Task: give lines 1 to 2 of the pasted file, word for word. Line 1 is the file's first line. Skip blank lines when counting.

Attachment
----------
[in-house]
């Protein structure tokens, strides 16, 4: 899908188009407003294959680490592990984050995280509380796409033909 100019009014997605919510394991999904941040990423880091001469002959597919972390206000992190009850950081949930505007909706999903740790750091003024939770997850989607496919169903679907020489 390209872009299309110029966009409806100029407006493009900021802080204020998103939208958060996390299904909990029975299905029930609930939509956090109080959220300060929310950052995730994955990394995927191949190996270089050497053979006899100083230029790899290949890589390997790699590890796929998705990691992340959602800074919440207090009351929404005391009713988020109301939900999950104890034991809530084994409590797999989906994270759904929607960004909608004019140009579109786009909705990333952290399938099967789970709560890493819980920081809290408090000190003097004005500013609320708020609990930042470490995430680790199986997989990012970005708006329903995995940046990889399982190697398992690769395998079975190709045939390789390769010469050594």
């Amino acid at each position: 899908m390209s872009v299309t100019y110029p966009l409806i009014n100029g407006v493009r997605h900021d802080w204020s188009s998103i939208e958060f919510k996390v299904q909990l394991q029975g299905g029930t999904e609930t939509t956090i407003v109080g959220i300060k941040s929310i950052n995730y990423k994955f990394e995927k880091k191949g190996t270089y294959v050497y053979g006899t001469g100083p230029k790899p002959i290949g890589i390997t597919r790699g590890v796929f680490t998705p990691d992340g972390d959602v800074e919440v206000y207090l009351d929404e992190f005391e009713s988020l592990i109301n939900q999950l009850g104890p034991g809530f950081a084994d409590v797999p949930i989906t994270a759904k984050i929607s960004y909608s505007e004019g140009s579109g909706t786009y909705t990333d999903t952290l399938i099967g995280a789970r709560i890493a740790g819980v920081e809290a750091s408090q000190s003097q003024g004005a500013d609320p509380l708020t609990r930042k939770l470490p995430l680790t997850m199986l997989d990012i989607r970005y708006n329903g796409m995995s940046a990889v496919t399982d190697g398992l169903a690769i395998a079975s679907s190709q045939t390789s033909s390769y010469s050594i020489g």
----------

[in-house]
């Protein structure tokens, strides 16, 4: 899908188009407003294959680490592990984050995280509380796409033909 100019009014997605919510394991999904941040990423880091001469002959597919972390206000992190009850950081949930505007909706999903740790750091003024939770997850989607496919169903679907020489 390209872009299309110029966009409806100029407006493009900021802080204020998103939208958060996390299904909990029975299905029930609930939509956090109080959220300060929310950052995730994955990394995927191949190996270089050497053979006899100083230029790899290949890589390997790699590890796929998705990691992340959602800074919440207090009351929404005391009713988020109301939900999950104890034991809530084994409590797999989906994270759904929607960004909608004019140009579109786009909705990333952290399938099967789970709560890493819980920081809290408090000190003097004005500013609320708020609990930042470490995430680790199986997989990012970005708006329903995995940046990889399982190697398992690769395998079975190709045939390789390769010469050594």